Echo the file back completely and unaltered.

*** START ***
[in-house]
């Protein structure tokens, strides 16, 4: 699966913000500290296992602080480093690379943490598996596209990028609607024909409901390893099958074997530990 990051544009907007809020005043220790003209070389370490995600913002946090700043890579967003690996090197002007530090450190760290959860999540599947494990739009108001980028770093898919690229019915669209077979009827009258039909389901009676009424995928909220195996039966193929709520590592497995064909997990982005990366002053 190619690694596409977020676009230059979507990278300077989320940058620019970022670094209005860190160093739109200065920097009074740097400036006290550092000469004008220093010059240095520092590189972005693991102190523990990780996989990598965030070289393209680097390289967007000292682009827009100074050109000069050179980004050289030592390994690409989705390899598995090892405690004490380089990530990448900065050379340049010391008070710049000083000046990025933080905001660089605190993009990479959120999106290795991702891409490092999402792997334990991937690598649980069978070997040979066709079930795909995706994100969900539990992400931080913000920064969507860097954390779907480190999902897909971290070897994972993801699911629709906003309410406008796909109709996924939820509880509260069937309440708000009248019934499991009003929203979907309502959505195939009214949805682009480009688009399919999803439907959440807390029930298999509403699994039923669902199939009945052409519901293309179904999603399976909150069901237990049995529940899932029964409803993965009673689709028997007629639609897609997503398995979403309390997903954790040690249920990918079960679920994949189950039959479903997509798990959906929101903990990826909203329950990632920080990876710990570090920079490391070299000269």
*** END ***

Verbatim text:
[in-house]
């Protein structure tokens, strides 16, 4: 699966913000500290296992602080480093690379943490598996596209990028609607024909409901390893099958074997530990 990051544009907007809020005043220790003209070389370490995600913002946090700043890579967003690996090197002007530090450190760290959860999540599947494990739009108001980028770093898919690229019915669209077979009827009258039909389901009676009424995928909220195996039966193929709520590592497995064909997990982005990366002053 190619690694596409977020676009230059979507990278300077989320940058620019970022670094209005860190160093739109200065920097009074740097400036006290550092000469004008220093010059240095520092590189972005693991102190523990990780996989990598965030070289393209680097390289967007000292682009827009100074050109000069050179980004050289030592390994690409989705390899598995090892405690004490380089990530990448900065050379340049010391008070710049000083000046990025933080905001660089605190993009990479959120999106290795991702891409490092999402792997334990991937690598649980069978070997040979066709079930795909995706994100969900539990992400931080913000920064969507860097954390779907480190999902897909971290070897994972993801699911629709906003309410406008796909109709996924939820509880509260069937309440708000009248019934499991009003929203979907309502959505195939009214949805682009480009688009399919999803439907959440807390029930298999509403699994039923669902199939009945052409519901293309179904999603399976909150069901237990049995529940899932029964409803993965009673689709028997007629639609897609997503398995979403309390997903954790040690249920990918079960679920994949189950039959479903997509798990959906929101903990990826909203329950990632920080990876710990570090920079490391070299000269």